Shouldice and Associates Lobbying Report
Week 15 of the Vermont Legislative Session – April 22, 2022
Sunday, April 24, 2022
Section: Advocacy News

This week started with the Governor releasing 3 back-to-back statements regarding the Senate passed Budget, the Legislature’s pension bill, and a new report highlighting economic benefits of tax increment financing. Regarding the pension bill, the Governor was less than impressed with what he termed as the “closed room deal” that led to this current bill. He stated, “I know it’s easy to just claim victory and go home. As I’ve said, the easiest thing for me to do politically would be to sign the bill, sing ‘kumbaya,’ and sleep easy knowing that it won’t be me or many of the current legislators who have to deal with this again in five to 10 years.”

The Budget Dance continues between the House, the Senate, and the Governor. The Senate passed the budget, the earliest in recent history, and although “it made steps in the right direction” for the Governor, it may not be enough to keep him from pulling out his veto pen. The bill will go into a Committee of Conference where the differences will be hashed out between members of the House & Senate.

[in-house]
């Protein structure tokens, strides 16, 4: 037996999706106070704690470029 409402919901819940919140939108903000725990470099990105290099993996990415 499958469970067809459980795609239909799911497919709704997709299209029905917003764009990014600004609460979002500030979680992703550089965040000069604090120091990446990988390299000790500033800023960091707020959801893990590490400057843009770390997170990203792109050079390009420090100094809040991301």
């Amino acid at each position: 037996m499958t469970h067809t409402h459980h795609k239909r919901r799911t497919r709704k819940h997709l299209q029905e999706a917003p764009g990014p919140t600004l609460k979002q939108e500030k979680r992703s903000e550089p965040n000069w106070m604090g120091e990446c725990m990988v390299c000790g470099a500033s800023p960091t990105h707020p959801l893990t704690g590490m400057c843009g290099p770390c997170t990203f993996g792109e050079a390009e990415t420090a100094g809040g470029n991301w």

Regarding the budget… the Governor expressed some rather strong thoughts during his weekly presser. He had this to say to sum it up. “While the Senate version has moved in the right direction, it still doesn’t make the most of the unprecedented opportunity we have before us. But fortunately, there’s still time to come together to make sure we are prioritizing long-term growth over short-term fixes.”

There are key differences between the Governor’s proposed budget and the Senate’s, such as funds for workforce training, recruitment, and retention; rural economy investments; tax cuts for seniors and making Vermont more affordable for young workers.